Next is to acknowledge and respond. Again, the charisma method is going to help you quite a bit in understanding how often to acknowledge and respond. Doing this, “Uh-huh, uh-huh, uh-huh,” is an immediate lack of basically focused charisma when you’re constantly acknowledging/responding, but not responding at all means that you’re not really present. We want to kind of keep it balanced. When they say things, let them speak. When they conclude a statement, that’s amazing. Say something to acknowledge what they just said.

When getting to know the clients, once again, going from that whole congratulations on the engagement, one of the easiest questions to go into from there is just things that relate to relationship. How did you both meet? Whenever we ask these questions, there’s always followup questions that I’m listening for. If they say something interesting on how they first met, like for example, we actually went to school together. Immediately I’m present, remembering the details, and my next question is going to be, “Hey, what schools did you guys go to? That’s fantastic. Did you guys both have the same study or the same focus in school? Awesome. How long have you both been out of school for now?”

We ask followup questions so basically when we’re asking these questions we’re not just changing topics. Saying things like essentially, “How did you both meet? What do you do for work? What are your hobbies and interests?” When we switch topics after every single line or after every single response, it almost has the sense of we’re not really interested in those things that they’re saying. We’re finding something new to talk about. I like to take each one of these questions, and kind of run their course, and gain an understanding of their background in each of these areas.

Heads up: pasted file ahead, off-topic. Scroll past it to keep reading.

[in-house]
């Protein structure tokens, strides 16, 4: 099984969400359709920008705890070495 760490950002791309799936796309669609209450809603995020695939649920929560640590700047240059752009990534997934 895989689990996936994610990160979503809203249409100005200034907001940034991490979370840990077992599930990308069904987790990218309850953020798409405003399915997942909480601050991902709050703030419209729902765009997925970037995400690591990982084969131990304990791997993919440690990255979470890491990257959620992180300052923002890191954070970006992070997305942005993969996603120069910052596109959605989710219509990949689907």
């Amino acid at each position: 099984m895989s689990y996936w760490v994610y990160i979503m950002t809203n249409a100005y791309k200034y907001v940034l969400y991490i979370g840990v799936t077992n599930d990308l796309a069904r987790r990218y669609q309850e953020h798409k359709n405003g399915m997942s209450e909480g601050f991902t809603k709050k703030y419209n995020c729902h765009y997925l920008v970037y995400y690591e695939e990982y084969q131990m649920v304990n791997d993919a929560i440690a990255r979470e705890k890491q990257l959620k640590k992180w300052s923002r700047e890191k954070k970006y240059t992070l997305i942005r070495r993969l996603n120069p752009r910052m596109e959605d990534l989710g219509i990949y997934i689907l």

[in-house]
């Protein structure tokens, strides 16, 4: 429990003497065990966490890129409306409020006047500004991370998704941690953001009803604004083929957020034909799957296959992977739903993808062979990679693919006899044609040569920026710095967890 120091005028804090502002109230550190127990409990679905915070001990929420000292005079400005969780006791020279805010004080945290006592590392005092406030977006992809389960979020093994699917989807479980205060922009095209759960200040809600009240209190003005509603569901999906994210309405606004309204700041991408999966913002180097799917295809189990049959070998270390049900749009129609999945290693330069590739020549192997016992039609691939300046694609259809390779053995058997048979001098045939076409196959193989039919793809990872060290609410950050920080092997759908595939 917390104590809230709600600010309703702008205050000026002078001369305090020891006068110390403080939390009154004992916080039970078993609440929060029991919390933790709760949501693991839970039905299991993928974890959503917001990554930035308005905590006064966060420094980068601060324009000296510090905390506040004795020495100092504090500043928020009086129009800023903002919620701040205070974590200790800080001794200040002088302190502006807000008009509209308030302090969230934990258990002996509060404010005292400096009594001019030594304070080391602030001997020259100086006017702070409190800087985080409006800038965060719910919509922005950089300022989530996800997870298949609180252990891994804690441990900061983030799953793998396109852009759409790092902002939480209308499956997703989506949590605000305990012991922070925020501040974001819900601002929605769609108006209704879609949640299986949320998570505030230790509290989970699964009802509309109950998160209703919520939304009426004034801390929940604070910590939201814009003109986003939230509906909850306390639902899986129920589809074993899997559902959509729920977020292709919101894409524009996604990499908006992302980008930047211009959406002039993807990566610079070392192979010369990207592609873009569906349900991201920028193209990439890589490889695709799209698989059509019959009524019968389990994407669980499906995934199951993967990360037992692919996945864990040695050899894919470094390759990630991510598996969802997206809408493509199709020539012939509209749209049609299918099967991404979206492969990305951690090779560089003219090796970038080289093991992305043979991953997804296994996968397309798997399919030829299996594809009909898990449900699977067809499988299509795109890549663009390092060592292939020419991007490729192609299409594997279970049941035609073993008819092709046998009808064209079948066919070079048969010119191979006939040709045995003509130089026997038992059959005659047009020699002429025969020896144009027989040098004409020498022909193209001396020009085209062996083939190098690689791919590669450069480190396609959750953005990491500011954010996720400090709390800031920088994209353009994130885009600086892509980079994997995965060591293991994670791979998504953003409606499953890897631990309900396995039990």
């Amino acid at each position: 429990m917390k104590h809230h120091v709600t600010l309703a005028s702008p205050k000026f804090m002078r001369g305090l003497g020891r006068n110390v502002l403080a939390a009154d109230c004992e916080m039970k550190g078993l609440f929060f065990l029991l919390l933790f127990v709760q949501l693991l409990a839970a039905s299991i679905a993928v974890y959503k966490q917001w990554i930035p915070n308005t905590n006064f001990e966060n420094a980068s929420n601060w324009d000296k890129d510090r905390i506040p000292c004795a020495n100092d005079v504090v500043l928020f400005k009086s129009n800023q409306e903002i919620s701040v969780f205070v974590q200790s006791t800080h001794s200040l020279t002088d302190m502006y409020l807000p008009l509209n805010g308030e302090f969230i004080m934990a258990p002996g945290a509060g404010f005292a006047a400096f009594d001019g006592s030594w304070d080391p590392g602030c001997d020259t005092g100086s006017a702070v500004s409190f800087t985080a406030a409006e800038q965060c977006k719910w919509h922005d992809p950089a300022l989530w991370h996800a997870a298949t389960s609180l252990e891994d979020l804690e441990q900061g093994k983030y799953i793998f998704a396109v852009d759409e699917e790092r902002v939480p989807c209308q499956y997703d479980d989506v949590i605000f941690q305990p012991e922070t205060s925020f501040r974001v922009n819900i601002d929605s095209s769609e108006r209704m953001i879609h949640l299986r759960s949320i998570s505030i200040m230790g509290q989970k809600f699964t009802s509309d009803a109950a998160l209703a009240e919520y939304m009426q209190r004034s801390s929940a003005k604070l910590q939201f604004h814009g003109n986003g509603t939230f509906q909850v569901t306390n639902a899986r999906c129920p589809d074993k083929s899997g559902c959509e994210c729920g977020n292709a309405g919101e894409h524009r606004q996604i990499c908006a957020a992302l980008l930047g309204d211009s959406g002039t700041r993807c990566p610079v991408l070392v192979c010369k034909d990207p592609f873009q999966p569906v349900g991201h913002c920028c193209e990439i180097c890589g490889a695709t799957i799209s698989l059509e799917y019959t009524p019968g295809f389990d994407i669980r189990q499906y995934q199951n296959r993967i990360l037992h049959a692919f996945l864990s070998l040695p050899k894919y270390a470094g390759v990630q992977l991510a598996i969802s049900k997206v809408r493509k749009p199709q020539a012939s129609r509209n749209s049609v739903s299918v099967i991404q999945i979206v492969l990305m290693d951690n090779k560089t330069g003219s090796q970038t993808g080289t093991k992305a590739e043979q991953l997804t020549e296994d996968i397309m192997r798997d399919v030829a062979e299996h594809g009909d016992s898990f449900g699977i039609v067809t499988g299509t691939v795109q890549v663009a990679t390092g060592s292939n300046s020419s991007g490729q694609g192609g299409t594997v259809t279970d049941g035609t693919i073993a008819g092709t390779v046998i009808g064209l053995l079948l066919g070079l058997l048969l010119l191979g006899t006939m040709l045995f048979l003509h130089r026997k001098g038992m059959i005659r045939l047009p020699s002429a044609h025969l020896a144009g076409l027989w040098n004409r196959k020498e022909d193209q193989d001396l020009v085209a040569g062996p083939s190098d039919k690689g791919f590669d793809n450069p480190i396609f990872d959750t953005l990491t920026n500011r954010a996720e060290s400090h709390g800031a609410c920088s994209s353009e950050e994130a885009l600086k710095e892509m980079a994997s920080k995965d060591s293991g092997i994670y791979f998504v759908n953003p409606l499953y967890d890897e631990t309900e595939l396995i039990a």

Other questions or basically responses, “How did you both meet? Serious? I need to hear that full story.” Again, giving them opportunities to discuss things and to tell stories rather than one word answers. What school did you both go to, what did you guys study, and so forth. We talk about that line. What do you guys do for work? Really, tell me more. What is a day like? Asking and being interested in their jobs. Here’s the thing. I actually really like hearing what a day is like even in some of the most, maybe considered mundane things. If someone says they’re an accountant, I used to be an accountant, so what do you do? What is a day like in your line of accounting?

When they finish, everything that they said there, that’s when I might tell them, “Hey, you know, I used to be an accountant. I actually worked for Ernst and Young,” but that’s after they explained everything when I’d build on that common interest. What do you both do in your spare time? Really? Tell me more. You guys love to go hiking? That’s so amazing. I love to go hiking, too. My wife and I really enjoyed going to this location. Have you guys been there? Can you tell me about some of your favorite places to hike? I’d love to take my family there.